Many farm families are wrestling with farm succession planning, which includes transfer of the farm assets and business to the next generation. The federal estate tax provisions have forced that to emergency status for many farming operations. But in addition to the farm assets and transferring that value is also transferring the management of the farming operation, which is a different question. Good farm managers and asset heirs are not always one in the same.
Eighty years ago the US hit a peak in the number of farms, and since the early 1930’s that number has been declining as the number of farms declines and their average size increases. One factor contributing to that is the lack of a direct heir to manage the farm. In many cases non-farming heirs will sell the family farmland and someone else farms it, but in others an heir will take over management, helped by on the job training and a good asset base. Those issues were all studied by Purdue ag economists and published in the April edition of the Purdue Agricultural Economics Report. They report that expansion of on-going operations is a function of another family’s exit from farming.
They report that for most operations management succession takes place over time, in which individuals from different generations jointly manage the farm. Such an apprenticeship program combines an impending retirement and the ability of the younger generation to take over managerial responsibility. The economists indicate the process many involve few or many years with increasing responsibility of the young generation and decreasing responsibility of the senior generation. Timing of the change will differ due to characteristics and goals that are unique to each farm family. Their research focused on multiple generation farms, separated by at least 20 years or more. Using USDA data, 72% of the farms indicated the older operator was the primary manager on multi-generational farms.
The researchers found that increasing age of the senior generation increased the chance the farm had passed the majority of managerial duties to the younger generation. They report that plays out in a number of ways as authority is given to the most active person on the farm and the senior generation takes on an advisory role, “farm operators achieve peak productivity at middle age due to both physical and human capital accumulation. Beyond this peak, farm productivity gains tend to wane for a variety of reasons, including the process of an older generation establishing a set of standard practices. Younger generations may then bring innovative technologies or strategies that help keep productivity gains high.”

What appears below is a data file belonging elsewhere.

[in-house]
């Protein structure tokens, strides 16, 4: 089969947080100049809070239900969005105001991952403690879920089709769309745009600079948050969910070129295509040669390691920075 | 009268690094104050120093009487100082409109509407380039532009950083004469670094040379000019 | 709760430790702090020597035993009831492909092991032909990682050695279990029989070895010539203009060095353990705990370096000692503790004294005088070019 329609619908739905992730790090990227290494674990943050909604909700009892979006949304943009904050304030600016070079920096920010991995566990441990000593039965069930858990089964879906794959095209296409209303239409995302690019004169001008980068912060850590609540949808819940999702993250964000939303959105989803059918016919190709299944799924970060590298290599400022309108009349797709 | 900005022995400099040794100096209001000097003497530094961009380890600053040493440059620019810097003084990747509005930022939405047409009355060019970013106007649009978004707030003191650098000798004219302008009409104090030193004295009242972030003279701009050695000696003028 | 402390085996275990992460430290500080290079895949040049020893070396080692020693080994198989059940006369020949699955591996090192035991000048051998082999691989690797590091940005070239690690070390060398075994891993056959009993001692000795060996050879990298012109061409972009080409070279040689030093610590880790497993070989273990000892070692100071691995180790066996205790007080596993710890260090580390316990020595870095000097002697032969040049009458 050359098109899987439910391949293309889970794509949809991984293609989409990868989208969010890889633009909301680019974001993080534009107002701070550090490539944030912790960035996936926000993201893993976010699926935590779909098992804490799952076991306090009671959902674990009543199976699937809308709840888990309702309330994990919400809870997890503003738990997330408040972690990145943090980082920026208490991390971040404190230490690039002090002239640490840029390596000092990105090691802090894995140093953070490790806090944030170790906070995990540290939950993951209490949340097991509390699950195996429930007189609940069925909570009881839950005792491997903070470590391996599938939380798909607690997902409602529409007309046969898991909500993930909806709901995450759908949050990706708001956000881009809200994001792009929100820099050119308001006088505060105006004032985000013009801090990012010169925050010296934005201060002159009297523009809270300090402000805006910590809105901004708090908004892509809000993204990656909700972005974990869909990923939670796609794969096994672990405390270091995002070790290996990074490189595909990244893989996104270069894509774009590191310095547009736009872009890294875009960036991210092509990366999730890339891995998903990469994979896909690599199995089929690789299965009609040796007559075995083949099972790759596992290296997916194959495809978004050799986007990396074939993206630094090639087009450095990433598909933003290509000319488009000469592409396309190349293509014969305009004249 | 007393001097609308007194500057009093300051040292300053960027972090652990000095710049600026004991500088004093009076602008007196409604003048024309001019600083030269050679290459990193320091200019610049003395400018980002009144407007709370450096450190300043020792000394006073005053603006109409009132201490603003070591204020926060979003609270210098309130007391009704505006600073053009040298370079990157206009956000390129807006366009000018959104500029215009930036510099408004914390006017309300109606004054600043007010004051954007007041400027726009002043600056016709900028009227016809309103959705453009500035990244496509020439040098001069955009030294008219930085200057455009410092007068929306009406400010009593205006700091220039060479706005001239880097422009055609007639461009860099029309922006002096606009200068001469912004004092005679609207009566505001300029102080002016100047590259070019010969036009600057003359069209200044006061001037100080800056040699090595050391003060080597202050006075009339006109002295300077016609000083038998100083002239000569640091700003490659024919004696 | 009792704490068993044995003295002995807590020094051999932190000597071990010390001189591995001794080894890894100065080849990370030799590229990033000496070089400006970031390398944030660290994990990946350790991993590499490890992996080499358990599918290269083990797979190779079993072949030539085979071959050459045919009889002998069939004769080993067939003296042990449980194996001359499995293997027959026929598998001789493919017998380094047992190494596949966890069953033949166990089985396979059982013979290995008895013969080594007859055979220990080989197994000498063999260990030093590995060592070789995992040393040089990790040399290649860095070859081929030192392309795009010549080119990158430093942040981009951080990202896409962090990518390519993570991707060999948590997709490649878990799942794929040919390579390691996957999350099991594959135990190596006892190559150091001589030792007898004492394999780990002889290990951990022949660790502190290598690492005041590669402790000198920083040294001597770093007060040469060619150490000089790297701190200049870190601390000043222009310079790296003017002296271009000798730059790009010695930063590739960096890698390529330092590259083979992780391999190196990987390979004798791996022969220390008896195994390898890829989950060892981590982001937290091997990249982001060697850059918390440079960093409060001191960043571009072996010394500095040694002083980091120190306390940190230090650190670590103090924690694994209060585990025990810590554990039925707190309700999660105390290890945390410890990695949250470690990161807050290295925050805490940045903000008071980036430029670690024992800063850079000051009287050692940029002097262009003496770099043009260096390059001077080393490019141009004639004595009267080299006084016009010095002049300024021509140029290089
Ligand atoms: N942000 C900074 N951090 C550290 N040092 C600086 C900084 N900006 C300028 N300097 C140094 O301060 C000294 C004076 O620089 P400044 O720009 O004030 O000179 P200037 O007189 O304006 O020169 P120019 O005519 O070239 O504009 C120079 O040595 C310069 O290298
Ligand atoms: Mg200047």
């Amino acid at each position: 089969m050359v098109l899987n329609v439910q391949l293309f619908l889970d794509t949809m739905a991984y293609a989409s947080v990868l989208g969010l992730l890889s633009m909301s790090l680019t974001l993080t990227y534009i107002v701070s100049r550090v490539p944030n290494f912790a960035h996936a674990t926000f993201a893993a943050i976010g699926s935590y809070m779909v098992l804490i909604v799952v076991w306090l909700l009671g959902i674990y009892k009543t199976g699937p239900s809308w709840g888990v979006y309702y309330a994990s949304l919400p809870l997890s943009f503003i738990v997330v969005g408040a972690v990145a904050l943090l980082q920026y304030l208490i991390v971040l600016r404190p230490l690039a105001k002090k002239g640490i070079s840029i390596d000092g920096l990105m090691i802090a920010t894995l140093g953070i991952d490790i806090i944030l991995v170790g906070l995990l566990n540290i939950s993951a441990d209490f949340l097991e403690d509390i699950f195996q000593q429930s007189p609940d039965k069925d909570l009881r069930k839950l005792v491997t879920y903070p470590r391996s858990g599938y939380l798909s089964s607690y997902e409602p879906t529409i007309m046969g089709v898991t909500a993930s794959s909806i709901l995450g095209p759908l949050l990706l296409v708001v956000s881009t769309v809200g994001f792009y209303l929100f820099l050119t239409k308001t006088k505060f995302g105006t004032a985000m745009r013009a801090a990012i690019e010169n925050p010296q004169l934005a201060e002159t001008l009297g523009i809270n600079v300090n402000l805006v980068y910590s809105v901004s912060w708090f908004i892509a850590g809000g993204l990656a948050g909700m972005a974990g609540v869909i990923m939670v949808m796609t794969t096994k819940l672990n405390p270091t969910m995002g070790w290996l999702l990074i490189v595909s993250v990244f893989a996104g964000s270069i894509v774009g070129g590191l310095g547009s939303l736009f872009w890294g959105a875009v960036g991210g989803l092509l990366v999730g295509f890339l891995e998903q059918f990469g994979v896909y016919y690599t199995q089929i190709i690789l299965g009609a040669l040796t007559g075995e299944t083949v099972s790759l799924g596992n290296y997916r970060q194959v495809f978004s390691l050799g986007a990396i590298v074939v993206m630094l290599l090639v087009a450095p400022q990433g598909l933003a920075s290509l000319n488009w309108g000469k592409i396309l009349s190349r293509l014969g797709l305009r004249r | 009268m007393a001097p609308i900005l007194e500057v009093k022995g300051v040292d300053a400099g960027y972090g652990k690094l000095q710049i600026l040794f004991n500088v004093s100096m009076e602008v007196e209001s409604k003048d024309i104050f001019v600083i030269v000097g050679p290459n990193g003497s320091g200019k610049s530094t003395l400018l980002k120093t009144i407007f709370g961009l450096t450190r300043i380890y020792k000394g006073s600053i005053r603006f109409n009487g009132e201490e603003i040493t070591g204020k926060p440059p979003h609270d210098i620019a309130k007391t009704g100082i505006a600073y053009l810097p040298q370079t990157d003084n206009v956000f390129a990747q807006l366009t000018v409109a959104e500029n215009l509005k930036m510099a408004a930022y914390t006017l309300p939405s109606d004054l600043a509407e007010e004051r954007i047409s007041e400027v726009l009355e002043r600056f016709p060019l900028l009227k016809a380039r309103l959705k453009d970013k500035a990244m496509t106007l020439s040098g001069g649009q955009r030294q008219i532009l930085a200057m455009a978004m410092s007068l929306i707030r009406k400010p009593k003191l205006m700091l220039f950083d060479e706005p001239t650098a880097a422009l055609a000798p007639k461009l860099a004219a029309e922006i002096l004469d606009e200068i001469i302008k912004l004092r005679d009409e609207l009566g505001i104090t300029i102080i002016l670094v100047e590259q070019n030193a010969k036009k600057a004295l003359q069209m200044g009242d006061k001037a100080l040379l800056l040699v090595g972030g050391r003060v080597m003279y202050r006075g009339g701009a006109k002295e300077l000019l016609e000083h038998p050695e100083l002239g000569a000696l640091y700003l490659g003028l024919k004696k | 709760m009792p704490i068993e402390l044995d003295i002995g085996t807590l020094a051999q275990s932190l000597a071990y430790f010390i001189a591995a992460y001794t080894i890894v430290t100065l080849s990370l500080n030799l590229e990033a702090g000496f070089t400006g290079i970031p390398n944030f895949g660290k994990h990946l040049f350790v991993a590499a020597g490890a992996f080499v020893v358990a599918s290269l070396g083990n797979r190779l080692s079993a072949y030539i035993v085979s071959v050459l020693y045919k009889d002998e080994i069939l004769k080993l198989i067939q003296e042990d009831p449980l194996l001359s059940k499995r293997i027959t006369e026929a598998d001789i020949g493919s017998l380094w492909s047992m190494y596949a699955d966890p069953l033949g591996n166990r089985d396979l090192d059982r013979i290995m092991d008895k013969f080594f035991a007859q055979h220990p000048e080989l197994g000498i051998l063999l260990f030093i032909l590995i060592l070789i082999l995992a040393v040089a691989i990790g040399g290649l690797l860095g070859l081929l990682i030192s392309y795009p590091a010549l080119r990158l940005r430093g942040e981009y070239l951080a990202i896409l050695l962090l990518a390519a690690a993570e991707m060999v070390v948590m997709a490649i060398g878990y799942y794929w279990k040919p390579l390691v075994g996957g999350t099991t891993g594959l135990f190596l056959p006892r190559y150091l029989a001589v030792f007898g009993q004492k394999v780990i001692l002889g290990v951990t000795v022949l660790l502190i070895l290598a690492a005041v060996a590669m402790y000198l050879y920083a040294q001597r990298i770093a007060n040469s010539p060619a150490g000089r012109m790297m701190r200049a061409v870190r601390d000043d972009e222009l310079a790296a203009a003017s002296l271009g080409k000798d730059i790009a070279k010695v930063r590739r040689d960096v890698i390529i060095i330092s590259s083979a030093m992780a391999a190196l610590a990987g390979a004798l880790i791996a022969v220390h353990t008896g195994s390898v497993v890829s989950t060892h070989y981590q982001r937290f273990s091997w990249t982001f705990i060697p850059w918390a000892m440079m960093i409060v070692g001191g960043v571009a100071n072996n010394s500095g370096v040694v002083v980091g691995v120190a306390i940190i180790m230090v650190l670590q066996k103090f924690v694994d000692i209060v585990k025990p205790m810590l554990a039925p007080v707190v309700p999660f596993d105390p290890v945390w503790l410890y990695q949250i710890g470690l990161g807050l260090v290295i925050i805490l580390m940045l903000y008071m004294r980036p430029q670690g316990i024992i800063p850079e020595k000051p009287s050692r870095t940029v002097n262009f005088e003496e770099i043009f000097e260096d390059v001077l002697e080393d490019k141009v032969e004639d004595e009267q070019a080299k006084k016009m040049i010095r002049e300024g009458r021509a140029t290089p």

But what characteristics are more likely to be exhibited by members of the younger generation as they take over? The Purdue researchers report that those with college degrees are more likely to be serving as the primary manager on the home farm, because, “the complexity of modern agricultural markets, policies, and technology are also factors driving those who choose farming as a career to invest in higher education. “
The decline in the number of farms in the early 1930’s was a function of the introduction of mechanization to the farm, and that is still having an impact on family farm management. The researchers report “an increase in the number of individuals living in the seniors’ household decreases the chance that management has transferred to the younger generation. Perhaps older generation operators are less likely to retire if they still have dependents living in the household who rely on their income.”
They also found that if the younger generation had more children in the household, there was a stronger likelihood the management transition had occurred. That was a signal that income demands of the younger household had required that younger person to have more responsibility and be able to manage the farm capital and family labor resources to adopt new enterprises.
The researchers found the only significant financial factor was labor expenses for the farm, and farms with higher labor expenses relative to gross income are more labor intensive and use the younger generation in the management role. More labor means more management to oversee employees and that hastens the transition to the younger generation as the manager.
The researchers concluded, “Knowledge and productivity embodied in the skill and experience of the two generations are much more critical to the design of a successful transition. Similarly, family demands for income and earnings shares may be strong drivers of the succession process and distribution of farm returns to the different generations’ management resources. This and the importance of family household demands on timing of succession mean that in addition to the apprentice effects (e.g., gained experience, farm specific training) that occur during the period of joint management, it is critical for both generations to use this period to discuss their expectations for planning and implementing a profitable management transition on the farm.”